For something that you touch for more than two hours everyday, the smartphone screen probably gets more TLC than any of your other loved ones, inanimate objects or not.
That means it has to wear many hats and sustain many blows, drops and other forms of torture. Gorilla Glass has been synonymous with durable glass on modern smartphones since the past decade but in that ensuing time, the consumption pattern of mobile devices has changed considerably and so has its form factor.
As glass is now the most commonly used material for the screen and also the backs on premium smartphones, Corning, the 167-yr old specialist and inventor of Gorilla Glass has managed to increase scratch resistance and drop damage to a point where we don’t even think before slipping our phones into a pocket full of coins, keys and other hostile elements.
Using their knowledge of material science and process-development expertise, Corning displayed jaw-dropping examples of laptop and smartphone backs that not only look different but also feel different, all using just glass. Their vibrant ink-jet printing technology allows photorealistic images to be printed directly on the back of the glass layer, thus making it an inherent part of the device while actually increasing the glass stiffness. But today was the celebration of something else...
A new breed of Gorilla
Announcing the launch of Gorilla Glass 6 at their Silicon Valley base in Sunnyvale, California, the biggest talking point of this new generation glass is improved resistance, both in the height of drops and the number of drops. 1mt drops are now handled without drama and Corning say that the Gorilla Glass 6 can sustain 15 such drops on an average. Under similar situations, soda lime or aluminosilicate glass compositions don’t even survive the first drop and demos were shown to testify these claims. Testing their research is the key to Corning’s confidence and during the course of the launch day event, I was taken around various areas of the facility to witness different forms of torture tests. These included pressure, slam, drop and of course, scratch tests over a variety of surfaces and angles. Usually sticking to 180 grit sandpaper to simulate everyday abrasive surfaces, Corning has gone to even rougher 120 grit sandpaper for the development of the Gorilla Glass 6 and the resulting compound is now twice as stronger as Gorilla Glass 5 while retaining all the scratch resistance. There is usually a compromise between the two but scientists at Corning seem to have managed a sweet spot!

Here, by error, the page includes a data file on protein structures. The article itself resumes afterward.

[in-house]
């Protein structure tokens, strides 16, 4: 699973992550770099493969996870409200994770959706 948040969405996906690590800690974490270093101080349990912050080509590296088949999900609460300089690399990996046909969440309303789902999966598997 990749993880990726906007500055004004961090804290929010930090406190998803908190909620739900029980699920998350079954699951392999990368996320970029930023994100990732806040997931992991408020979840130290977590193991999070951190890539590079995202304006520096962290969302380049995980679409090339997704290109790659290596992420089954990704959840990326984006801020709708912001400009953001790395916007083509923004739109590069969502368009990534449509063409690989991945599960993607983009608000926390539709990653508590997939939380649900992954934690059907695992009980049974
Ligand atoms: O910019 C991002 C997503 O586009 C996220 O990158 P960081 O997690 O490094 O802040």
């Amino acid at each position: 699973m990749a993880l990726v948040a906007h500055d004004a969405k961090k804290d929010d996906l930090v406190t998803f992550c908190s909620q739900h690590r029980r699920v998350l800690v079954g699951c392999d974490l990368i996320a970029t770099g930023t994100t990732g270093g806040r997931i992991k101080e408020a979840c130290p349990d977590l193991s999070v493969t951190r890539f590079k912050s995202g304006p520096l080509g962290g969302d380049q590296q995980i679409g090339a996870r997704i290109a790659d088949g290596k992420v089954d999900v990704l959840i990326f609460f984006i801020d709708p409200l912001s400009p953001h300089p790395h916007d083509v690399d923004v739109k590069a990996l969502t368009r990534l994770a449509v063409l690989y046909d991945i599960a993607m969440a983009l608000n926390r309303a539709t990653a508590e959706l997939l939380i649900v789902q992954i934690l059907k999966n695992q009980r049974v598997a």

Technically, there is no limitation to the size that Gorilla Glass 6 can be implemented into. While it’s already being tested by “major” brands for release on their devices by the third quarter of 2018, Corning say there is nothing that stops Gorilla Glass from being used by larger devices like tablets or even TV-sized displays. With smartphones turning to glass for several reasons such as wireless charging, better RF performance and even aesthetics, Gorilla Glass 6 comes in at a ripe time when durability of glass requires to be at its peak.
Another announcement made alongside Gorilla Glass 6 was that of the DX and DX+, the two glass materials made specifically for wearables. Both offer improved optical clarity, 50% better contrast and 75% reflection reduction compared to the previous-gen SR glass that was last seen on the Samsung Gear S3. The DX+ adds scratch resistance to the mix that is comparable to luxury cover materials like sapphire but at a cost that is less prohibitive while maintaining a high level of drop resistance, something sapphire doesn’t do well at all.